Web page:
At Nautilus Labs, we’re advancing the efficiency of maritime transportation by collecting data and recognizing patterns. An interesting side effect of this is that we have insight into a ships' actions, not just day-by-day, but second-by-second. It’s not as simple as dots on a map either; engine power, wind, rate-of-turn, it’s all important.

We worked with one of our clients to take advantage of this recently. A few days ago, one of their ships struck a jetty during a berthing maneuver.

No one was hurt, but they need to gather data for their insurers. They asked for a high-resolution dump of data from that day so they could begin investigating. That’s a straightforward request, but we keep raw data encrypted in AWS S3 buckets. Pulling it down is easy (aws s3 sync ...), but it has to be decrypted and parsed. Fortunately, we’ve written the software to do that. Here’s how we used common tools to visualize the data.

Please understand, this is not an accident investigation. I’m purposefully obscuring the crash location and date, and I’m intentionally avoiding making any statements about cause or fault. My intention here is to write about command line tools.

Decrypting and parsing the data is all a matter of internal tooling, so I’ll skip these steps. Suffice to say I’ve got a binary called client_parser that outputs these data points in a comma separated value format.

client_parser | ( head -n 1 && tail -n +2 | sort ) > ship-data.csv

The data coming out of client_parser is not necessarily ordered, so we want to fix that. The first line is always the CSV header, so we pull that off of the output stream with head -n 1. Lines 2 and greater are selected with tail -n +2, and passed through sort. Fortunately, we chose to use RFC 3339 timestamps as the first column in that file, so sort puts the lines passed to it in order from earliest to latest. Finally, we’re writing the headers and the sorted data to ship-data.csv.

This file now contains a few hundred thousand lines, each with over a hundred values. To make the data set easier to understand, we want to narrow it down some. The client told us the crash occurred on, say, the night of January 15th, so I’m going to limit the dataset to that.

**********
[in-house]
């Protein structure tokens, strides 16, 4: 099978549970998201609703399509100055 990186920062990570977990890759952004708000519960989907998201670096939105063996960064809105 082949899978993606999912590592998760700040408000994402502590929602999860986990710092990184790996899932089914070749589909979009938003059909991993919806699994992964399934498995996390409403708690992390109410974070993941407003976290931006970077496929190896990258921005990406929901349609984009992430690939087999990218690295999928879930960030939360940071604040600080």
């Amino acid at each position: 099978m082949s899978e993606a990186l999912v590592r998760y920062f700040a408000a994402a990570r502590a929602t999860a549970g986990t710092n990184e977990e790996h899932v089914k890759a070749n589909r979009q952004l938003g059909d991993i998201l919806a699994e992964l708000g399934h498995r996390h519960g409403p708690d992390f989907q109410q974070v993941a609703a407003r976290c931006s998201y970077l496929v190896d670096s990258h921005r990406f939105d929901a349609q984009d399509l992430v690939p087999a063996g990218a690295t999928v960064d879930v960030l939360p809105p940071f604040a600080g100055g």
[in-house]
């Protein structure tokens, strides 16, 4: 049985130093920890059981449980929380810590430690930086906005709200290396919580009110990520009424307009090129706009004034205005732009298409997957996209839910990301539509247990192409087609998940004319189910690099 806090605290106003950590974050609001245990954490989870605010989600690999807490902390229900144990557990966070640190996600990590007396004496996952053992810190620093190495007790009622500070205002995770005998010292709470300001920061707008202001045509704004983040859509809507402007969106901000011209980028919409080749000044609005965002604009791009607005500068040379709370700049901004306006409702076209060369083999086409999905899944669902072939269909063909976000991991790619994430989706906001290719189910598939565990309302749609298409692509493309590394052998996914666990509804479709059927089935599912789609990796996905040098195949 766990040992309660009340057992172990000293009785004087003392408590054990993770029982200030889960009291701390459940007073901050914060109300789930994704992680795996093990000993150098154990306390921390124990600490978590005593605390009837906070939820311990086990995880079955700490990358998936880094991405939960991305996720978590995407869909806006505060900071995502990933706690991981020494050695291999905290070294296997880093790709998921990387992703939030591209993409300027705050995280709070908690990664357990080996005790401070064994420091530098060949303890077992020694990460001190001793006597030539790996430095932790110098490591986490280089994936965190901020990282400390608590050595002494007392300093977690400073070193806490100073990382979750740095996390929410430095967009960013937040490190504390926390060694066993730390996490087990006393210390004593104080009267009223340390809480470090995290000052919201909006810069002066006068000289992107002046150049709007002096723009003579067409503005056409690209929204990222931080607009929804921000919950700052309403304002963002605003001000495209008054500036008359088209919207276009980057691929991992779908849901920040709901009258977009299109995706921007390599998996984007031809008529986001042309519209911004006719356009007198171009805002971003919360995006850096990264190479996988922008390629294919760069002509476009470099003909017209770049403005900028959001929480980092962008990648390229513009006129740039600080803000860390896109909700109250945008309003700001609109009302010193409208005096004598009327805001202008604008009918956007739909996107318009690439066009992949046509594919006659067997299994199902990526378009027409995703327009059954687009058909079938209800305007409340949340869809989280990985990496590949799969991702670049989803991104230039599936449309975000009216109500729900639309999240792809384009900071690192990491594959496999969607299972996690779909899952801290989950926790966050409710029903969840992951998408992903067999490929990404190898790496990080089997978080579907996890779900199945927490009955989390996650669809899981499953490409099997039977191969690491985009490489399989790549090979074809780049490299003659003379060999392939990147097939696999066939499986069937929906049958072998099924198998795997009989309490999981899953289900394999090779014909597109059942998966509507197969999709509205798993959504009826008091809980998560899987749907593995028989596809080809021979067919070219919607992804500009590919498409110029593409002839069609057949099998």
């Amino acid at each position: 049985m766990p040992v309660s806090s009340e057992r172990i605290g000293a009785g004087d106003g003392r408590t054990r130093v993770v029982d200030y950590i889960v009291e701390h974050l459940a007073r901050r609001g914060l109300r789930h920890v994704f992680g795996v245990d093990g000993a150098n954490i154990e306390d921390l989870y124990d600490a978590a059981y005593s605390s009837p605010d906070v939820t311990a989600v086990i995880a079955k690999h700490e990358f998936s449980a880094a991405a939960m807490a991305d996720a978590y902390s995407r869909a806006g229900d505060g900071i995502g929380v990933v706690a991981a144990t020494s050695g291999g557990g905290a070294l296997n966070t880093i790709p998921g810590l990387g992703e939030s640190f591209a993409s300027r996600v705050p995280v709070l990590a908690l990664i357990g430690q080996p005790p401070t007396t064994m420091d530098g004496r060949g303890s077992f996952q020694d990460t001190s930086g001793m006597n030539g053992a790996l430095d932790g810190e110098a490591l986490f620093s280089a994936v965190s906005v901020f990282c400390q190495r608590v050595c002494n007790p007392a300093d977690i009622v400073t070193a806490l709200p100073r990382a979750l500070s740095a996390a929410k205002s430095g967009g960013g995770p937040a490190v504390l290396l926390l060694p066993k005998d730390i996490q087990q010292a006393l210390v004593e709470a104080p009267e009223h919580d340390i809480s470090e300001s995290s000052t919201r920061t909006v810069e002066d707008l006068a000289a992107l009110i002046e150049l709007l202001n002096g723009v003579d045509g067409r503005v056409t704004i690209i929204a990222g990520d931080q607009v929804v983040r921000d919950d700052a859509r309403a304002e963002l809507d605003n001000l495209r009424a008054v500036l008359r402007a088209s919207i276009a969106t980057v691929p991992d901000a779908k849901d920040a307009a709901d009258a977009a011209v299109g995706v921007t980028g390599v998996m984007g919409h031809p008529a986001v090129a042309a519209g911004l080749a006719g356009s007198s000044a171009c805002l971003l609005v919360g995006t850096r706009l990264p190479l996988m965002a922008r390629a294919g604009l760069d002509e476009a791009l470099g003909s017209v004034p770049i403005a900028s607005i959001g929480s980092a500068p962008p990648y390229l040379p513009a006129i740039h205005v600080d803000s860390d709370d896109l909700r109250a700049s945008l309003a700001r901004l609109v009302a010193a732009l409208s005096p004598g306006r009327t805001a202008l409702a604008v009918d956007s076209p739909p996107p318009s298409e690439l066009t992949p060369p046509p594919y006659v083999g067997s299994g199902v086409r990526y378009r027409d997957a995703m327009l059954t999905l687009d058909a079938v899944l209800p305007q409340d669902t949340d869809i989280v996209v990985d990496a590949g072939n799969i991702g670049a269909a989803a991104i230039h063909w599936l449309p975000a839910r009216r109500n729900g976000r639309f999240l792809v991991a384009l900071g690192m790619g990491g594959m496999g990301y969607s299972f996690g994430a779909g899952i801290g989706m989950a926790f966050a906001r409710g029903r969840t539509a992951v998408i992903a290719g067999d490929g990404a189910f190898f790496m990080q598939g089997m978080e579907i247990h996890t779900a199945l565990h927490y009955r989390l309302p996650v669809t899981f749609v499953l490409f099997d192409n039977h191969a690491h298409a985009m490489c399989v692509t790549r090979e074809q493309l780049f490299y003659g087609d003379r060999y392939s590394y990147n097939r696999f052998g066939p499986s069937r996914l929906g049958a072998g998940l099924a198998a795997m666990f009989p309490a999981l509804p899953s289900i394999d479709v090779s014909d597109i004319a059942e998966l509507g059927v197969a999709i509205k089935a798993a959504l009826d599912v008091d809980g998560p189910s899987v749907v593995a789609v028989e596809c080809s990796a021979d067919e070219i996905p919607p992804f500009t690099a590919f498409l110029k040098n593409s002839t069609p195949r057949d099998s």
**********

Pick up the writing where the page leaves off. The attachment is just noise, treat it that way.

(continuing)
$ grep -n 2018-01-15T12:00:00 ship-data.csv
$ grep -n 2018-01-16T12:00:00 ship-data.csv

Remember, we’re using RFC 3339 timestamps as the first column in our data. I know that 2018-01-15T12:00:00 is going to appear exactly once in that dataset, so I figure out which line it’s on using grep -n. I can do the same thing for January 16th, and determine that I only care about lines 318995 through 321875. Let’s make an easier to handle file that only has those.

sed -n '1p;318995,321875p' ship-data.csv > ship-jan-15.csv

This prints the first line, and lines 318995-321875. The output is redirected to a new file. This is much better. Already I can load up that file in a spreadsheet program and begin to poke around. An interesting visualization I found was the absolute value of the ship’s change in speed every 30 seconds.

That big spike happened at 18:35:00, so let’s see what was happening then.

$ grep -n T18:34:30 ship-data-day.csv
$ sed -n '1p;786,796p' ship-jan-15.csv

You might be tempted to pipe the result of that sed to less, but the result is an impenetrable wall of text. We need a way to manipulate CSV data on the command line. Enter CSVKit.

Let’s pipe that through CSVCut instead, to show us just a couple columns. To start, let’s go for timestamp and speed through water.

$ sed -n '1p;786,796p' ship-jan-15.csv | csvcut -c "Timestamp,Speed TW"
Timestamp,Speed TW

Between 18:34:00 and 18:36:00, we see a sharp drop in speed. The biggest change is, exactly as the chart predicted, between 18:35:00 and 18:35:30.

I’m confident enough to try putting this on a map. Let’s pick about 100 points around 18:35:00 and generate a CSV.

sed -n '1p;736,836p' ship-jan-15.csv | csvcut -c "Timestamp,GPS Latitude,GPS Longitude,Speed TW" > ship-jan-15-map.csv

I learned that Google MyMaps can understand CSV data if you tell it which columns are latitude and longitude, so I was able to put these points on a map quickly.

This is pretty clearly the incident in question. I added a few more columns (heading, RPM, engine power, wind speed, wind direction, etc.) and shared the map with the client. He loved it, and asked if we could compare this incident with a berthing the same ship made a few days prior. I went through most of the same steps and generated this:

That’s obviously a very different profile. I’m not an accident investigator or a mariner, so I’m hesitant to say what I think was the reason for the difference between the two approaches.

Nevertheless, I enjoyed the exercise. Working with these data sets is always interesting. Nobody’s happy this ship is out of service, but I believe we can collect the data and effect the changes necessary to make incidents like these a thing of the past.